Politician and Professor: Pravin Gordhan’s week at the Zondo commission of inquiry in focus

On the day after former Finance Minister Nhlanhla Nene was fired by then-President Jacob Zuma in December 2015, I went to interview Pravin Gordhan, who was then Minister of Co-operative Governance and Traditional Affairs. 

I wanted an inside track about what on earth was going on, because it felt like Armageddon for South Africa as the markets tanked and billions were being wiped off the stock exchange (and therefore off pensions and savings) as the news sunk in.

Gordhan kept checking his Blackberry, looking very worried, as the currency went into freefall.

What he gave me was a list of books to read on state capture, including one called Why Nations Fail. I was looking at my notes from that meeting as I prepared this profile, and they taught me two things: firstly, that Gordhan is the consummate politician, for he revealed very little - certainly not that he was, by then, in talks with the ANC to return as finance minister a few days; and secondly, that he is professorial by bent.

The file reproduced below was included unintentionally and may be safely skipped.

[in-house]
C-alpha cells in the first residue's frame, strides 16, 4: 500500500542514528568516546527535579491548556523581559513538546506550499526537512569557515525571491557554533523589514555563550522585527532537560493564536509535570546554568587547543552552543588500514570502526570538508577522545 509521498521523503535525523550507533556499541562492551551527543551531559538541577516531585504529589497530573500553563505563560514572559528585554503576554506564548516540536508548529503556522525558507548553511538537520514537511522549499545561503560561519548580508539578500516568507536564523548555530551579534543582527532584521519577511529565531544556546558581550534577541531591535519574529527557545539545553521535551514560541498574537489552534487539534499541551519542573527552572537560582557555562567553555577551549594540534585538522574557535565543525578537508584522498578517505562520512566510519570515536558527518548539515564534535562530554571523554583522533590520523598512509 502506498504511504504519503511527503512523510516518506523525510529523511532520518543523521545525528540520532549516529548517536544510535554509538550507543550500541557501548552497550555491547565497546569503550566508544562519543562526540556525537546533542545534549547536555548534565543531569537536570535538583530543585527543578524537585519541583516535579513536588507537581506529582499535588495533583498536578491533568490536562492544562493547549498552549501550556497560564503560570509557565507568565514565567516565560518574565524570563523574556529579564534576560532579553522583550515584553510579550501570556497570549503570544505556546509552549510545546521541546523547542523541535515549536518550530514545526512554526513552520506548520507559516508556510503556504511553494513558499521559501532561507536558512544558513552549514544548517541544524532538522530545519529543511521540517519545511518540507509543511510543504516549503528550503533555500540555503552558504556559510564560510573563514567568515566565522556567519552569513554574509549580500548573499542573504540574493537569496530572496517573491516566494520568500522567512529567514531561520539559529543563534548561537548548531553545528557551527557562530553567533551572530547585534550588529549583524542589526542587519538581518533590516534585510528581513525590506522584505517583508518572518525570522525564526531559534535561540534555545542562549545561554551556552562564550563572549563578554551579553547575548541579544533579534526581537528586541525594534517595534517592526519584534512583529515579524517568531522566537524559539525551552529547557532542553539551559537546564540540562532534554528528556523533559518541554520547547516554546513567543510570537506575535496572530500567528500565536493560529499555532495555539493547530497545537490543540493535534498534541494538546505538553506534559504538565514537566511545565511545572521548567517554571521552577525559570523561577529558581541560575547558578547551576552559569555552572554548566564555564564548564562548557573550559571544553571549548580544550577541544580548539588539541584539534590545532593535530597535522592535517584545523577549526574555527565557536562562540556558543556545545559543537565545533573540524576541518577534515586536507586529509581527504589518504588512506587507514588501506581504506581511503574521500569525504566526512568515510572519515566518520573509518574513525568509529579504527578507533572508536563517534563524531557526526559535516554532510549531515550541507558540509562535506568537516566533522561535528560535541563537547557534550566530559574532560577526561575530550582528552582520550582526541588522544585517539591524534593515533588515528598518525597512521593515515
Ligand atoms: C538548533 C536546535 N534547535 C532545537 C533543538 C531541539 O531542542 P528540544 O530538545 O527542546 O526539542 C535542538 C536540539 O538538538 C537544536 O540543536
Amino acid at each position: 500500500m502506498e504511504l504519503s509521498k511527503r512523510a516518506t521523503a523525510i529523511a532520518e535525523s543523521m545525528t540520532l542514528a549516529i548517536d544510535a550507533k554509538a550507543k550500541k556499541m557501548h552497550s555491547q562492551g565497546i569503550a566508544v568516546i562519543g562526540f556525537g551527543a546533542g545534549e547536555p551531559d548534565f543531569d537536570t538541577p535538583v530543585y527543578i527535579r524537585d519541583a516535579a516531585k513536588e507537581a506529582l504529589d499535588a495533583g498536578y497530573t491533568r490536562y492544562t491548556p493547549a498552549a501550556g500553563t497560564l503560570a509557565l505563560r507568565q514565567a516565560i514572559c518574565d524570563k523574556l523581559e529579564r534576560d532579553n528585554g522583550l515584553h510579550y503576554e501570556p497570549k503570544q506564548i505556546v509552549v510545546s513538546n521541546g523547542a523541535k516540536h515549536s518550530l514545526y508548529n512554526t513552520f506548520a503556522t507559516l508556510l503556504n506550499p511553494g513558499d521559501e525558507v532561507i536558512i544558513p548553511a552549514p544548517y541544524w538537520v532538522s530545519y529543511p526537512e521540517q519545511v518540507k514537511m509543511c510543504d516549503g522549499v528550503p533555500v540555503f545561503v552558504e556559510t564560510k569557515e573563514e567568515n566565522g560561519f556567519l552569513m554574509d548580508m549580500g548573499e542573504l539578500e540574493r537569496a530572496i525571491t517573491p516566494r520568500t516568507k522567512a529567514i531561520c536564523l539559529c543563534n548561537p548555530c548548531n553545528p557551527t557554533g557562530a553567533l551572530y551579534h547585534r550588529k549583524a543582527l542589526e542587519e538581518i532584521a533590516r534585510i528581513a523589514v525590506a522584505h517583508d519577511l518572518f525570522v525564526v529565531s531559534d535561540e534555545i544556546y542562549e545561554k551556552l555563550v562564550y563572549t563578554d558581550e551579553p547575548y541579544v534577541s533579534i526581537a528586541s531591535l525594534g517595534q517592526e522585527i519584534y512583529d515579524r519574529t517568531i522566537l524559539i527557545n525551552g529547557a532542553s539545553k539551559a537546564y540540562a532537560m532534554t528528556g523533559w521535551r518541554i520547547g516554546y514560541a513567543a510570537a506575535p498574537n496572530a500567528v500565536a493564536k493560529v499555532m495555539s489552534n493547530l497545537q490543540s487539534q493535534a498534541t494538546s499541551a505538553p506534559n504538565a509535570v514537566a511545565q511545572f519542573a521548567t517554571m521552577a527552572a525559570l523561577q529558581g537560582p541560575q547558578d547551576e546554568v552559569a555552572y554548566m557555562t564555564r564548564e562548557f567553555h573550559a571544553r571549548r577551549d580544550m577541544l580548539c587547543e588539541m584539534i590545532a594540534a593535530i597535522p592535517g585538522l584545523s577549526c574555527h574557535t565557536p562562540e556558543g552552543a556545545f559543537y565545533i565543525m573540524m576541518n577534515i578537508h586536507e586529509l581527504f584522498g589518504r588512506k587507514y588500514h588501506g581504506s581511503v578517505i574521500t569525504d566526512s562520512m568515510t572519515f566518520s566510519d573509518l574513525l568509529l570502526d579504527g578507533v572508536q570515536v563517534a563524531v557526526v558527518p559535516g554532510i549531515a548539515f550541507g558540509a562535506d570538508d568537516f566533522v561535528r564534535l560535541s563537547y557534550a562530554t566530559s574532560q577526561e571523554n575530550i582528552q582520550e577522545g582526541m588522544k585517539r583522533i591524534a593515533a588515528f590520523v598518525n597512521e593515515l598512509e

Take this week’s evidence to the judicial commission of inquiry into state capture chaired by Deputy Chief Justice Raymond Zondo, where Gordhan was the second sitting Cabinet minister to take the stand. He is now Public Enterprises minister. At 68 pages, his testimony was among the longest yet, and spanned the widest experience of what happened to South Africa in the past decade.

In it, Gordhan as politician and professor was again on display. He opening statement was an account of his history in the ANC and later, he provided the first public details of how close he and Zuma had been as comrades. Gordhan, a pharmacist and underground guerilla for the ANC, was part of the reception committee which provided transport and other services to Zuma when he came off Robben Island to return to active mobilisation in Durban. The testimony shed light on how that relationship had come apart.

Then, the professorial Gordhan used books and reports, including Betrayal of the Promise, edited by academics Ivor Chipkin and Mark Swilling, to place state capture within a rubric of how he understood capture. He would return to it again and again in his three-day testimony, like an academic refining a concept. By the end of his testimony, I had noted his references to at least two other books I needed to read as I studied state capture.